Her mother had tried, to no avail, to steer Chana away from a secular university. Mindful of her daughter's artistic talent, she tried to enroll her in a graphic design course at a technical college, "where she thought I might learn something useful," says Goldberg with a smile, gesturing around her studio, filled to bursting with the "non-useful" works that she has produced ever since.
Goldberg completed her degree at age 27. During her studies, she married Shmuel, who was then a medical student at Hadassah Hospital and had the first two of their four children.
She continued painting while at university and, after graduating, she applied to Jerusalem's Bezalel Academy of Art and Design, but was not accepted. "There were no religious women in Bezalel back then . They [the faculty who interviewed her] made fun of me, with my head covering, long skirts and children. It left a bitter taste," she remembers ruefully. Undaunted, she taught art at various Jerusalem-area high schools and raised her growing family.
Then in 1993, her husband secured a position at the Children's Hospital of Philadelphia. Chana taught Midrash, Talmud and rabbinical literature at the Reconstructionist Rabbinical College in nearby Wyncote and discovered Temple University's Tyler School of Art. "I could only afford to enroll in one course. I never got a degree from there, but I did receive a great education." At the end of the family's three-year stay in Philadelphia, she was allowed to stage a solo exhibition there, entitled "Motherhood."
Returning to Jerusalem in 1996, Goldberg
began to expand on the themes nurtured at Tyler, including controversial scenes of motherhood, like her "Last Supper," which was first shown in a 1999 group exhibition for new members at the Jerusalem's Artists House. Her multimedia "Shulhan Arukh" installation was exhibited at Jerusalem's Elul Institute, a pluralistic Jewish learning center, in 2003.
Leonardo is not the only Old Master in the Artists House exhibition from whom Goldberg derives inspiration. Based on Rembrandt's "Flayed Ox" is "Cow Carcass," an image of a huge slab of meat hanging in slaughterhouse style in the middle of a modern kitchen. "Just as this beef is imprisoned in the kitchen, so is the woman who must prepare it," Goldberg explains. To playfully remind the spectator that this is women's work, she inserts the image of a yellow human breast peeking out from the animal's ribcage.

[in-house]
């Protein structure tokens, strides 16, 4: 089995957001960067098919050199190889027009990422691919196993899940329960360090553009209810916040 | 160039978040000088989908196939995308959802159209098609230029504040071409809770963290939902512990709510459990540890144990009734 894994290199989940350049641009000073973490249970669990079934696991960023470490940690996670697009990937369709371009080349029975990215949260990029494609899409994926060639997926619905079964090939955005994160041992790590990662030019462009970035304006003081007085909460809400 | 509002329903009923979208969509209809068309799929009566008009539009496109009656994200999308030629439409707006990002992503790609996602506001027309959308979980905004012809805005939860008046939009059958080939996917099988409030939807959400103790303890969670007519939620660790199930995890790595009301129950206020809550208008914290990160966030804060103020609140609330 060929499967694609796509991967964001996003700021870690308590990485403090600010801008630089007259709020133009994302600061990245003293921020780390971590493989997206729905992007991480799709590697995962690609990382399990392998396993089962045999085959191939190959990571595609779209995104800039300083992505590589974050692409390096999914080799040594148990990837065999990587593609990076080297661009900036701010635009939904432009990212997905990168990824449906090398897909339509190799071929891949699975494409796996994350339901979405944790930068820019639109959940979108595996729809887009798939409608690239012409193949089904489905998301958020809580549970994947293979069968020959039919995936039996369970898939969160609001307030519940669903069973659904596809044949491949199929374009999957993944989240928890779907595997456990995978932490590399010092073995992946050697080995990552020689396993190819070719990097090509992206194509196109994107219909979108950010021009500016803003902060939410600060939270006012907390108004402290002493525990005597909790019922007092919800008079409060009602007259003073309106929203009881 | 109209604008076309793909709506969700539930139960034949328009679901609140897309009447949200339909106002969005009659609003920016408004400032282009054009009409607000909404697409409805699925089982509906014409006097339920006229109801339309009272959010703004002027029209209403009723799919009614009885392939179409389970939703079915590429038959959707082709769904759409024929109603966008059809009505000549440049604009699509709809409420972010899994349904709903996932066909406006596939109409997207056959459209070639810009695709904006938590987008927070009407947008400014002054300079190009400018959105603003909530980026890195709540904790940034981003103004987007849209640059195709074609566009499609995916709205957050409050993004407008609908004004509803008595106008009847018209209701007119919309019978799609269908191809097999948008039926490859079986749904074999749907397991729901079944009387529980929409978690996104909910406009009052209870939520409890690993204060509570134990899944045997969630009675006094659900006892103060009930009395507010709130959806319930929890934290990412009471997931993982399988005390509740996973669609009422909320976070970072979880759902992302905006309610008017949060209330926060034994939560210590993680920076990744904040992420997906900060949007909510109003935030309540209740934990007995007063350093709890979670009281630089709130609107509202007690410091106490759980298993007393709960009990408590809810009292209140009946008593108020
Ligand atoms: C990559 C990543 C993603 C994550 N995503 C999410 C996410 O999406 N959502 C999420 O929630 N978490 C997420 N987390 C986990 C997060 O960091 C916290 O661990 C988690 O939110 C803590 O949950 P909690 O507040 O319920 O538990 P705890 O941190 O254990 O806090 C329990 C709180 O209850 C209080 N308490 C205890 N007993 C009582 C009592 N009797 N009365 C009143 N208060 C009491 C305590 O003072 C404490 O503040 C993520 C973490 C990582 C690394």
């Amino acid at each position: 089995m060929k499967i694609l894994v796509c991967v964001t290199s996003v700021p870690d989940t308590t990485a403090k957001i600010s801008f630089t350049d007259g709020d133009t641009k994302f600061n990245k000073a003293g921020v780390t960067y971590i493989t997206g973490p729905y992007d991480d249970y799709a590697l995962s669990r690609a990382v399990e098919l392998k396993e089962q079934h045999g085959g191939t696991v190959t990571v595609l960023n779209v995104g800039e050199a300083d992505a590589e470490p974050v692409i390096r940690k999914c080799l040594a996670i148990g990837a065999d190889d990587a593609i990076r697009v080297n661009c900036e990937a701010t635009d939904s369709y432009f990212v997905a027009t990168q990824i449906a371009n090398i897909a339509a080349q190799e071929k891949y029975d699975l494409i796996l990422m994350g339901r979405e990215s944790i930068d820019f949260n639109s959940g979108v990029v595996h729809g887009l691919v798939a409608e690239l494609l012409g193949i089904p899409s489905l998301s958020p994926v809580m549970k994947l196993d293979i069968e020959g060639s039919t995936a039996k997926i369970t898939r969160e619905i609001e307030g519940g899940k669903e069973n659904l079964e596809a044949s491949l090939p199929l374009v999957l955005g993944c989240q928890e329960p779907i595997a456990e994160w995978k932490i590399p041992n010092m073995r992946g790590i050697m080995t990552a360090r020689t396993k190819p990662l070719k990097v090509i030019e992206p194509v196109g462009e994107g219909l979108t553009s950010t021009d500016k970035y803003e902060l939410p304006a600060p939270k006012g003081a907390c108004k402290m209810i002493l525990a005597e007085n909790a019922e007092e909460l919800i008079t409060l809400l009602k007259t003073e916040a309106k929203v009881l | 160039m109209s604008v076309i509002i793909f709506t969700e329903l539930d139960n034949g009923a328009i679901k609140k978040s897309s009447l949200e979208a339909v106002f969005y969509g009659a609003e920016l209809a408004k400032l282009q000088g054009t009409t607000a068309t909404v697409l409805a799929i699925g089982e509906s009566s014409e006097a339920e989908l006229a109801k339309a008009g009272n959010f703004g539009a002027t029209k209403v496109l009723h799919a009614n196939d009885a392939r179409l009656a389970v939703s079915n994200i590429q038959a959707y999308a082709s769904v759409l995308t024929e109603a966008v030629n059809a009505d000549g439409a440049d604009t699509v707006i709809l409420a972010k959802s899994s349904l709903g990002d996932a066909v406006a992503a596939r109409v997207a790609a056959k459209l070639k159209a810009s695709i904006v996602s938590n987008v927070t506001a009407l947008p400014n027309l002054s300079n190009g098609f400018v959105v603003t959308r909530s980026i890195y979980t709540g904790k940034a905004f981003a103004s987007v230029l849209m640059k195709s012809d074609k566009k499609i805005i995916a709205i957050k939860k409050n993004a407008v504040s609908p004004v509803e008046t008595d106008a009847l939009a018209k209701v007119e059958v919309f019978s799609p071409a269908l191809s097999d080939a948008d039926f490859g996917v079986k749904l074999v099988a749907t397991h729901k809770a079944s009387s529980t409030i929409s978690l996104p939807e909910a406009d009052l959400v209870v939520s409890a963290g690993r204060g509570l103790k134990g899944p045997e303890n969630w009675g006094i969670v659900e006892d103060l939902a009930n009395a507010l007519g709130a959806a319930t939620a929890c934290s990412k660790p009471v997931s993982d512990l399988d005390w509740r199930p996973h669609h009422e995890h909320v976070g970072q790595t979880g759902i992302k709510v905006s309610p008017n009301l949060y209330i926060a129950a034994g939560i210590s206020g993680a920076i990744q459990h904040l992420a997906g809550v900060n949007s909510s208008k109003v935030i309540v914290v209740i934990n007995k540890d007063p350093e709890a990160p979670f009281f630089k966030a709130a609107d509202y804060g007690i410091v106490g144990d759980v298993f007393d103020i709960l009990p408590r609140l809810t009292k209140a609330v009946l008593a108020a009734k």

A second reference to Rembrandt is a droll re-invention of "Anatomy Lesson of Dr. Jan Deijman." Instead of a male on the autopsy table, there is a female cadaver; and from the hole cut in her abdomen, babies pour out, as well as a circular birth-control pill dispenser. In the background, suspended in air and on a larger scale than the doctor and his corpse, is a necklace with eight little baby medallions, trophies attesting to the fecundity of the wearer.
Birth control pill dispensers fill the firmament of yet another Goldberg reference to the Renaissance, a parody of Botticelli's "Birth of Venus." The artist's Venus is deprived of her feminine beauty and is immediately assigned to child-bearing activities. Goldberg rescues the mythological deity from premature motherhood through the pills, which give her control of her own destiny.
"These [paintings] are protests against women being forced to be childbearing machines. Have kids regardless of the wear and tear on the human body," she says with unconcealed anger.
At the time of the 1999 exhibition, Goldberg was teaching art at a religious high school in Jerusalem. When a supervisor from the Ministry of Education for the religious schools saw her paintings at the Artists House, she gave Goldberg an ultimatum: either remove her works from the exhibit or lose her job. Goldberg chose the latter and quit.
Extract from a story in Issue 17, December 8, 2008 of The Jerusalem Report. To subscribe to The Jerusalem Reportclick here.